Blood Scion gave me so much joy. I was so proud as a Yoruba girl to see Yoruba representation of the gods, names, incantations and anecdotes.
The Yoruba gods are known to be powerful and sometimes petty which is quite interesting. I had to learn their names, stories and powers growing up and I’ve always marvelled at them even going out of my way to learn more. Hence I’d always wondered why we didn’t have stories around them like the Greek gods. I’m glad they are being told like this.
I enjoyed the anecdotes and how Yoruba mythology and gods were intricately woven into the story. It took me back to my childhood and made the story relatable. I especially loved the way the creation story was narrated. Felt like I was learning it again for the first time.
“Equal parts soaring fantasy, heart-pounding action, and bloody social commentary, Blood Scion is a triumph of a book.” —Roseanne A. Brown, New York Times bestselling author of A Song of Wraiths and Ruin
This is what they deserve.
They wanted me to be a monster.
I will be the worst monster they ever created.
Fifteen-year-old Sloane can incinerate an enemy at will—she is a Scion, a descendant of the ancient Orisha gods.
Under the Lucis’ brutal rule, her identity means her death if her powers are discovered. But when she is forcibly conscripted into the Lucis army on her fifteenth birthday, Sloane sees a new opportunity: to overcome the bloody challenges of Lucis training, and destroy them from within.
Following one girl’s journey of magic, injustice, power, and revenge, Deborah Falaye’s debut novel, inspired by Yoruba-Nigerian mythology, is a magnetic combination of Children of Blood and Bone and An Ember in the Ashes.
Blood Scion Review
Blood Scion is so creatively written that you’d never know this was a debut novel if you didn’t know beforehand. Deborah Falaye has just dipped into the surface of the bag of stories and the potential this story has.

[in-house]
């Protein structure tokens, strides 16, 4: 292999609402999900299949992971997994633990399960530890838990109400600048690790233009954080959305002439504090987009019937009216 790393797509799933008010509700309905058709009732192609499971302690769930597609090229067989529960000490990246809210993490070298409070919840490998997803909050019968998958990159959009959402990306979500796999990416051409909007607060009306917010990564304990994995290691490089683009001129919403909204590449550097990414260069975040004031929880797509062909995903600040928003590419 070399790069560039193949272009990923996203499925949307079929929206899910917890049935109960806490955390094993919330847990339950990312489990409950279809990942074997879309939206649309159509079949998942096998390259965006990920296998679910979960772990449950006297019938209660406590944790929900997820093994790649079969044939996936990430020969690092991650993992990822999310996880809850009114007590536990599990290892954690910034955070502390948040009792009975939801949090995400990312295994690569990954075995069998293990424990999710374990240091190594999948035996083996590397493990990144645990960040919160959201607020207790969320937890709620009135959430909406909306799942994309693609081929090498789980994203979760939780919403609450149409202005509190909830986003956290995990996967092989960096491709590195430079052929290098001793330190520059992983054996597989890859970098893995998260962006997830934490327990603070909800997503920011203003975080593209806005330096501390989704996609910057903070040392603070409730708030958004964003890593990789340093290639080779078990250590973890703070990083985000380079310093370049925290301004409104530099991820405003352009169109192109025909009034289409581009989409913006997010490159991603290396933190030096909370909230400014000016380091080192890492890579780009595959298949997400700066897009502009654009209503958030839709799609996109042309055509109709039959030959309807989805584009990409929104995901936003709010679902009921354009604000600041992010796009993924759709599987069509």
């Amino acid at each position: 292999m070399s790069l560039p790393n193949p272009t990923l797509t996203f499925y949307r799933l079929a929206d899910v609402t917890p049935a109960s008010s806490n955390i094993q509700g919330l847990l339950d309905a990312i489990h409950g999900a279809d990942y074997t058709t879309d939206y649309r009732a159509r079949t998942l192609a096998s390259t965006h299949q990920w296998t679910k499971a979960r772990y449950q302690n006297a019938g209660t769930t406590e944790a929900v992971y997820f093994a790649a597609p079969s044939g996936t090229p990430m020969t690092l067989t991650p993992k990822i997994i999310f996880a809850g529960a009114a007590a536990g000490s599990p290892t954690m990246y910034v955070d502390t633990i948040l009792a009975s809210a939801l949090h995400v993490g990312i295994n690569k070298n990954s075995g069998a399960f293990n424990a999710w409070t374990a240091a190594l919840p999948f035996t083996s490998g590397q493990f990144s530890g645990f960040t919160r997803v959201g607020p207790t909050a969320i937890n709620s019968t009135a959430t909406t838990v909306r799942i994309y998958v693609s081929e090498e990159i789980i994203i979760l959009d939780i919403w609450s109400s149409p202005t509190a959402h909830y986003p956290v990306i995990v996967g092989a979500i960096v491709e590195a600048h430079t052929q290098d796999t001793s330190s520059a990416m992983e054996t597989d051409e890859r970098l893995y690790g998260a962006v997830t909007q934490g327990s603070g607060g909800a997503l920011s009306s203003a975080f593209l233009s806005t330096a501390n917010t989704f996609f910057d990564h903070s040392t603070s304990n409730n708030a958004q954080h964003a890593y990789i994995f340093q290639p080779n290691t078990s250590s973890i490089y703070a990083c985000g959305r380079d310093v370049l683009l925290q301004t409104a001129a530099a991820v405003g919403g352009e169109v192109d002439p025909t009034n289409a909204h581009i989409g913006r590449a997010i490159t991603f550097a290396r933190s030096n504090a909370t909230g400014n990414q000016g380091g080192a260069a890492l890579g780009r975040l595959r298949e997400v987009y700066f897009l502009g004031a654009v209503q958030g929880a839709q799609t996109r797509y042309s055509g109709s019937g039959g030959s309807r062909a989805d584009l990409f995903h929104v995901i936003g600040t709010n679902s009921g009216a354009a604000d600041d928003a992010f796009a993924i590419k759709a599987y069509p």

It was really a compelling plot with intriguing characters. The characters were relatable and each played their part well. Even those we never meet directly.
Sloane is the main character and she’s a scion who can incinerate her enemies and has spent her whole life hiding this. She’s a ray of hope in the darkness depicted in this book. I loved her her character was written and the thought beneath every action she took.
You also have to remember that She is really young as well as her other companions who she found and became friends and acquaintance within the book.
I thought it’d be heavy on some stuff but not so much. Pretty much similar to most content we consume on the news already but still note these trigger warnings before going in. Some of the themes discussed include:
The best part was the audiobook, I listened to the Blood Scion audiobook and it was awesome. The pronunciations, incantations, Yoruba mannerisms, and pacings were so good. I applaud the narrator. That last chapter really made me proud and I just had to go back to listen to the incantations again.
The book is fast-paced which I appreciated once it started it didn’t stop. Apart from the fact that it was predictable which I think Is just me, this is a 5-star book. I really hope it doesn’t suffer from second book syndrome, we get more of the gods and scions in action.
It ends on a cliff hanger but it’s a good ending so you don’t have to suffer the whole wait for book 2, it’s more if what comes next
Also more incantations, please.